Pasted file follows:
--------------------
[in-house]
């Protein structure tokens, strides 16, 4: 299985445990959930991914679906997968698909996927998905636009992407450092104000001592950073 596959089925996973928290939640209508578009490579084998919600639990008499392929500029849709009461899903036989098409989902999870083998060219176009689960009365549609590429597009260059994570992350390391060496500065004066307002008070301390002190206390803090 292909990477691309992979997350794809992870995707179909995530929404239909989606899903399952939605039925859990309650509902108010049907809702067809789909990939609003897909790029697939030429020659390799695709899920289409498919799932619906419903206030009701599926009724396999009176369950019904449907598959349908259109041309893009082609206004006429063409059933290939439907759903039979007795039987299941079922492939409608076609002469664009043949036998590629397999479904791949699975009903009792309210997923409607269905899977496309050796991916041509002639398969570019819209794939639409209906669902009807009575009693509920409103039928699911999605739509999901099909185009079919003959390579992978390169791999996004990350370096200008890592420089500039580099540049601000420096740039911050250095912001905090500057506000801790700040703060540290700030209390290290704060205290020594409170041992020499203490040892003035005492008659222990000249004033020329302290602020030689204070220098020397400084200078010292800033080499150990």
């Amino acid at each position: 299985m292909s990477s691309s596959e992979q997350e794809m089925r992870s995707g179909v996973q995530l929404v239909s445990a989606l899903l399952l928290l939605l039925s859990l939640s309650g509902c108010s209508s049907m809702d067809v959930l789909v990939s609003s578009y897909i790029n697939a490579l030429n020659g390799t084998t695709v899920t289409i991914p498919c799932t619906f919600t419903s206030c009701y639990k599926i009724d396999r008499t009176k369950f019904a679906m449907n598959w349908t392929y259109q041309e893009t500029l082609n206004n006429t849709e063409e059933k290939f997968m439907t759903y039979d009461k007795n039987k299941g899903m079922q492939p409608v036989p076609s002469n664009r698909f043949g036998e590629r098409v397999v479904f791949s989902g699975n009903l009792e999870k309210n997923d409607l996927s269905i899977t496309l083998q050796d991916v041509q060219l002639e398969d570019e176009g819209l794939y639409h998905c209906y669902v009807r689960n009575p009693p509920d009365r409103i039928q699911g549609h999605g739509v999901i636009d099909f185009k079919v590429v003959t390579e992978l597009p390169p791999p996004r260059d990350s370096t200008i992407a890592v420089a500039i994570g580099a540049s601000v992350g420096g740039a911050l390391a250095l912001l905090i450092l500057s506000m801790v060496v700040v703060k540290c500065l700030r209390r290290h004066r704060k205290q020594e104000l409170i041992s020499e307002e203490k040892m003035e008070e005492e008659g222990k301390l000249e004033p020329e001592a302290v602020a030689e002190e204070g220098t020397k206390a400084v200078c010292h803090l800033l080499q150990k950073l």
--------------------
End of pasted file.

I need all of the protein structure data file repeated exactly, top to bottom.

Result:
[in-house]
């Protein structure tokens, strides 16, 4: 299985445990959930991914679906997968698909996927998905636009992407450092104000001592950073 596959089925996973928290939640209508578009490579084998919600639990008499392929500029849709009461899903036989098409989902999870083998060219176009689960009365549609590429597009260059994570992350390391060496500065004066307002008070301390002190206390803090 292909990477691309992979997350794809992870995707179909995530929404239909989606899903399952939605039925859990309650509902108010049907809702067809789909990939609003897909790029697939030429020659390799695709899920289409498919799932619906419903206030009701599926009724396999009176369950019904449907598959349908259109041309893009082609206004006429063409059933290939439907759903039979007795039987299941079922492939409608076609002469664009043949036998590629397999479904791949699975009903009792309210997923409607269905899977496309050796991916041509002639398969570019819209794939639409209906669902009807009575009693509920409103039928699911999605739509999901099909185009079919003959390579992978390169791999996004990350370096200008890592420089500039580099540049601000420096740039911050250095912001905090500057506000801790700040703060540290700030209390290290704060205290020594409170041992020499203490040892003035005492008659222990000249004033020329302290602020030689204070220098020397400084200078010292800033080499150990």
């Amino acid at each position: 299985m292909s990477s691309s596959e992979q997350e794809m089925r992870s995707g179909v996973q995530l929404v239909s445990a989606l899903l399952l928290l939605l039925s859990l939640s309650g509902c108010s209508s049907m809702d067809v959930l789909v990939s609003s578009y897909i790029n697939a490579l030429n020659g390799t084998t695709v899920t289409i991914p498919c799932t619906f919600t419903s206030c009701y639990k599926i009724d396999r008499t009176k369950f019904a679906m449907n598959w349908t392929y259109q041309e893009t500029l082609n206004n006429t849709e063409e059933k290939f997968m439907t759903y039979d009461k007795n039987k299941g899903m079922q492939p409608v036989p076609s002469n664009r698909f043949g036998e590629r098409v397999v479904f791949s989902g699975n009903l009792e999870k309210n997923d409607l996927s269905i899977t496309l083998q050796d991916v041509q060219l002639e398969d570019e176009g819209l794939y639409h998905c209906y669902v009807r689960n009575p009693p509920d009365r409103i039928q699911g549609h999605g739509v999901i636009d099909f185009k079919v590429v003959t390579e992978l597009p390169p791999p996004r260059d990350s370096t200008i992407a890592v420089a500039i994570g580099a540049s601000v992350g420096g740039a911050l390391a250095l912001l905090i450092l500057s506000m801790v060496v700040v703060k540290c500065l700030r209390r290290h004066r704060k205290q020594e104000l409170i041992s020499e307002e203490k040892m003035e008070e005492e008659g222990k301390l000249e004033p020329e001592a302290v602020a030689e002190e204070g220098t020397k206390a400084v200078c010292h803090l800033l080499q150990k950073l």